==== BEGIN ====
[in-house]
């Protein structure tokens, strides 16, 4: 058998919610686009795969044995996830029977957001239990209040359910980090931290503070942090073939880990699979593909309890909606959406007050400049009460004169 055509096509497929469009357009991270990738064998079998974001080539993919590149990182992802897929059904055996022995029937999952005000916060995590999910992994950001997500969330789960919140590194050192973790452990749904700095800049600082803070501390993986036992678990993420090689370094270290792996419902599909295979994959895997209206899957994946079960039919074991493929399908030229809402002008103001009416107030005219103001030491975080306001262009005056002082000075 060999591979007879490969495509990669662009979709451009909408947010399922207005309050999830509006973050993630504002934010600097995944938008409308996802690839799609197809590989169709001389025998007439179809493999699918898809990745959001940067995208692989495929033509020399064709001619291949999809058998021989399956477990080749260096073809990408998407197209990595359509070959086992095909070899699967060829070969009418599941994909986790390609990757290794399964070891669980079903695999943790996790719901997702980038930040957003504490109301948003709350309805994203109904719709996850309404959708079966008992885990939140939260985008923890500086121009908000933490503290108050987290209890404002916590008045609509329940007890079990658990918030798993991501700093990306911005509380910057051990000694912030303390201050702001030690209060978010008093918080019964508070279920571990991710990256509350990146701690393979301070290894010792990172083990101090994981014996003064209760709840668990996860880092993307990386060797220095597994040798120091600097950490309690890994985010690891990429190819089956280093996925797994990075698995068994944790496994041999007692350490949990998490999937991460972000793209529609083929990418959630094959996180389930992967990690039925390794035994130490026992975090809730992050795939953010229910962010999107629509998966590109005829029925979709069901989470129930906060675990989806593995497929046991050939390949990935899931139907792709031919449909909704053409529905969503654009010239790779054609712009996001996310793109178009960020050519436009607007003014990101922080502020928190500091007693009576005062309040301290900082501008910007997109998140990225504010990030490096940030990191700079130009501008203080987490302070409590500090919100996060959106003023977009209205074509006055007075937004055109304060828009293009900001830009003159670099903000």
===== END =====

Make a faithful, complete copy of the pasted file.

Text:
[in-house]
């Protein structure tokens, strides 16, 4: 058998919610686009795969044995996830029977957001239990209040359910980090931290503070942090073939880990699979593909309890909606959406007050400049009460004169 055509096509497929469009357009991270990738064998079998974001080539993919590149990182992802897929059904055996022995029937999952005000916060995590999910992994950001997500969330789960919140590194050192973790452990749904700095800049600082803070501390993986036992678990993420090689370094270290792996419902599909295979994959895997209206899957994946079960039919074991493929399908030229809402002008103001009416107030005219103001030491975080306001262009005056002082000075 060999591979007879490969495509990669662009979709451009909408947010399922207005309050999830509006973050993630504002934010600097995944938008409308996802690839799609197809590989169709001389025998007439179809493999699918898809990745959001940067995208692989495929033509020399064709001619291949999809058998021989399956477990080749260096073809990408998407197209990595359509070959086992095909070899699967060829070969009418599941994909986790390609990757290794399964070891669980079903695999943790996790719901997702980038930040957003504490109301948003709350309805994203109904719709996850309404959708079966008992885990939140939260985008923890500086121009908000933490503290108050987290209890404002916590008045609509329940007890079990658990918030798993991501700093990306911005509380910057051990000694912030303390201050702001030690209060978010008093918080019964508070279920571990991710990256509350990146701690393979301070290894010792990172083990101090994981014996003064209760709840668990996860880092993307990386060797220095597994040798120091600097950490309690890994985010690891990429190819089956280093996925797994990075698995068994944790496994041999007692350490949990998490999937991460972000793209529609083929990418959630094959996180389930992967990690039925390794035994130490026992975090809730992050795939953010229910962010999107629509998966590109005829029925979709069901989470129930906060675990989806593995497929046991050939390949990935899931139907792709031919449909909704053409529905969503654009010239790779054609712009996001996310793109178009960020050519436009607007003014990101922080502020928190500091007693009576005062309040301290900082501008910007997109998140990225504010990030490096940030990191700079130009501008203080987490302070409590500090919100996060959106003023977009209205074509006055007075937004055109304060828009293009900001830009003159670099903000």